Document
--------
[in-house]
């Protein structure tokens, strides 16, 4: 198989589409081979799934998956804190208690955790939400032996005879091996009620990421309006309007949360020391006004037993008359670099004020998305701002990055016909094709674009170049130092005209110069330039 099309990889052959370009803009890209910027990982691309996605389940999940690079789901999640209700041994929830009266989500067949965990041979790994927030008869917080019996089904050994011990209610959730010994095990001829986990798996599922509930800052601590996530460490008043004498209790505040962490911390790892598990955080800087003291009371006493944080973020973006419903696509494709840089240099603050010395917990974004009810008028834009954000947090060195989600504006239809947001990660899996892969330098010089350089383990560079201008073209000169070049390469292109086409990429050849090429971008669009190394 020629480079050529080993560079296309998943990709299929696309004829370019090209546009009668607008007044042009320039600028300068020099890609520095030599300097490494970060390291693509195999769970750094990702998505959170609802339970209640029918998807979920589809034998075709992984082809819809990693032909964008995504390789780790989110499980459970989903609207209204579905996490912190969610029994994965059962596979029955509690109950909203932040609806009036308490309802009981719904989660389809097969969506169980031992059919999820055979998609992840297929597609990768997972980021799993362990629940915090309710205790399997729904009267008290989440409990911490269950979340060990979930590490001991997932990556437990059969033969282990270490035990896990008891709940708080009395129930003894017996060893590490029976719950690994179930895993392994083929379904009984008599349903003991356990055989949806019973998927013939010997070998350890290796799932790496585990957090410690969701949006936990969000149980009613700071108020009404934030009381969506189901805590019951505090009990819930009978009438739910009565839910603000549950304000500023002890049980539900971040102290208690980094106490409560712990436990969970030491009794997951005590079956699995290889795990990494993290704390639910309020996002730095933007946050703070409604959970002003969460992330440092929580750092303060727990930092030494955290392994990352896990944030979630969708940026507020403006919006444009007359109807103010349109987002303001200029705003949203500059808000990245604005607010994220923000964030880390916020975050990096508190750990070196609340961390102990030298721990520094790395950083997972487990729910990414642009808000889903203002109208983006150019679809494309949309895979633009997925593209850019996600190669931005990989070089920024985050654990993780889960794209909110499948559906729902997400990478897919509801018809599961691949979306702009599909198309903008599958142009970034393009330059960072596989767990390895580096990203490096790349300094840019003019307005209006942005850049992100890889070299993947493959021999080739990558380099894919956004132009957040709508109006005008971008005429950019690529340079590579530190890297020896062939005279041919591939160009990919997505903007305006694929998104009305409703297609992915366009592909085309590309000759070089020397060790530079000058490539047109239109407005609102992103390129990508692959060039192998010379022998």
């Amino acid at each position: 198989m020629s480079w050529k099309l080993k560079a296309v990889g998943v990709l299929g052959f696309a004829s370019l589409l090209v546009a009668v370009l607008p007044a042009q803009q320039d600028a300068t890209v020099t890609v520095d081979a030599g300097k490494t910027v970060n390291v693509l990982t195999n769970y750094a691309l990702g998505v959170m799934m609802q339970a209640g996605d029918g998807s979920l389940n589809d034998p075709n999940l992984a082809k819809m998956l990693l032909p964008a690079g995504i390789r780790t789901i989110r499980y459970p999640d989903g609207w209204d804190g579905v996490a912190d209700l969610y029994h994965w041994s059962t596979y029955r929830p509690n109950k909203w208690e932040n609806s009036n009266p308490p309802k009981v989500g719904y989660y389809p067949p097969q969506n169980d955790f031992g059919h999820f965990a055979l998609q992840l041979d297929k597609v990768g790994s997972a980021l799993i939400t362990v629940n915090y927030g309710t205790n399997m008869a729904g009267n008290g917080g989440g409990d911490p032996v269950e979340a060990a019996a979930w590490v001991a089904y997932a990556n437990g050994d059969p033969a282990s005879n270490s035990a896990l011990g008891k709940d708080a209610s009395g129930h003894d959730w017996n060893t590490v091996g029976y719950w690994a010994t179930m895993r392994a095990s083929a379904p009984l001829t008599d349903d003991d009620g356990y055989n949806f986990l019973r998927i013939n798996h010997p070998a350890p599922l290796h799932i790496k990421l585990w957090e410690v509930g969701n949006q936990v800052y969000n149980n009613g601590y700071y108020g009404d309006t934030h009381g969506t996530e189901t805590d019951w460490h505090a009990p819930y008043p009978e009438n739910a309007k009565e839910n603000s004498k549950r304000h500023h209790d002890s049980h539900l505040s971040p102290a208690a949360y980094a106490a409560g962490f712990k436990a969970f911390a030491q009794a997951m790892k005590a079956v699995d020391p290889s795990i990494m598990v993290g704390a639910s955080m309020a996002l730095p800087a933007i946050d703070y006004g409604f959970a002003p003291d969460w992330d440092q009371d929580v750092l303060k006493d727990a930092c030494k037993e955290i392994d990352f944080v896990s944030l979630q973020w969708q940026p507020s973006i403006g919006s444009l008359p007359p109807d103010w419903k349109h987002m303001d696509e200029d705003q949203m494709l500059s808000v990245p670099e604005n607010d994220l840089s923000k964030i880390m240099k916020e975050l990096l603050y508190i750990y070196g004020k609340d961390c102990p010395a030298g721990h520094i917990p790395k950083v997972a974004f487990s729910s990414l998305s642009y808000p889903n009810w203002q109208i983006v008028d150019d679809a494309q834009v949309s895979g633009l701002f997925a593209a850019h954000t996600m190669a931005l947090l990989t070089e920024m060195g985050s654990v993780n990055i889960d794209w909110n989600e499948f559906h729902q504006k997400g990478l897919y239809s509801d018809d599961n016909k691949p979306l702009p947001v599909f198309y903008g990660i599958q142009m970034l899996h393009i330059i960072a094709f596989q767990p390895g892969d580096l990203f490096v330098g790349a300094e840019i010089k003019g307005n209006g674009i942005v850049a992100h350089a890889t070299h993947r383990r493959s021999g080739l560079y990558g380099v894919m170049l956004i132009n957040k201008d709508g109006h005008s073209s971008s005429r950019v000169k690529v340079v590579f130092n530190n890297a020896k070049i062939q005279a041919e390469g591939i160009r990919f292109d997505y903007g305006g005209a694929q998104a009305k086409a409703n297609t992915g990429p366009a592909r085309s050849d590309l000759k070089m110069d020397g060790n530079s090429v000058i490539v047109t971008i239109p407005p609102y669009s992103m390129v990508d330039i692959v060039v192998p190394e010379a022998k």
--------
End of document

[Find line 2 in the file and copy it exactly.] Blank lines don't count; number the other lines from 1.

């Protein structure tokens, strides 16, 4: 198989589409081979799934998956804190208690955790939400032996005879091996009620990421309006309007949360020391006004037993008359670099004020998305701002990055016909094709674009170049130092005209110069330039 099309990889052959370009803009890209910027990982691309996605389940999940690079789901999640209700041994929830009266989500067949965990041979790994927030008869917080019996089904050994011990209610959730010994095990001829986990798996599922509930800052601590996530460490008043004498209790505040962490911390790892598990955080800087003291009371006493944080973020973006419903696509494709840089240099603050010395917990974004009810008028834009954000947090060195989600504006239809947001990660899996892969330098010089350089383990560079201008073209000169070049390469292109086409990429050849090429971008669009190394 020629480079050529080993560079296309998943990709299929696309004829370019090209546009009668607008007044042009320039600028300068020099890609520095030599300097490494970060390291693509195999769970750094990702998505959170609802339970209640029918998807979920589809034998075709992984082809819809990693032909964008995504390789780790989110499980459970989903609207209204579905996490912190969610029994994965059962596979029955509690109950909203932040609806009036308490309802009981719904989660389809097969969506169980031992059919999820055979998609992840297929597609990768997972980021799993362990629940915090309710205790399997729904009267008290989440409990911490269950979340060990979930590490001991997932990556437990059969033969282990270490035990896990008891709940708080009395129930003894017996060893590490029976719950690994179930895993392994083929379904009984008599349903003991356990055989949806019973998927013939010997070998350890290796799932790496585990957090410690969701949006936990969000149980009613700071108020009404934030009381969506189901805590019951505090009990819930009978009438739910009565839910603000549950304000500023002890049980539900971040102290208690980094106490409560712990436990969970030491009794997951005590079956699995290889795990990494993290704390639910309020996002730095933007946050703070409604959970002003969460992330440092929580750092303060727990930092030494955290392994990352896990944030979630969708940026507020403006919006444009007359109807103010349109987002303001200029705003949203500059808000990245604005607010994220923000964030880390916020975050990096508190750990070196609340961390102990030298721990520094790395950083997972487990729910990414642009808000889903203002109208983006150019679809494309949309895979633009997925593209850019996600190669931005990989070089920024985050654990993780889960794209909110499948559906729902997400990478897919509801018809599961691949979306702009599909198309903008599958142009970034393009330059960072596989767990390895580096990203490096790349300094840019003019307005209006942005850049992100890889070299993947493959021999080739990558380099894919956004132009957040709508109006005008971008005429950019690529340079590579530190890297020896062939005279041919591939160009990919997505903007305006694929998104009305409703297609992915366009592909085309590309000759070089020397060790530079000058490539047109239109407005609102992103390129990508692959060039192998010379022998």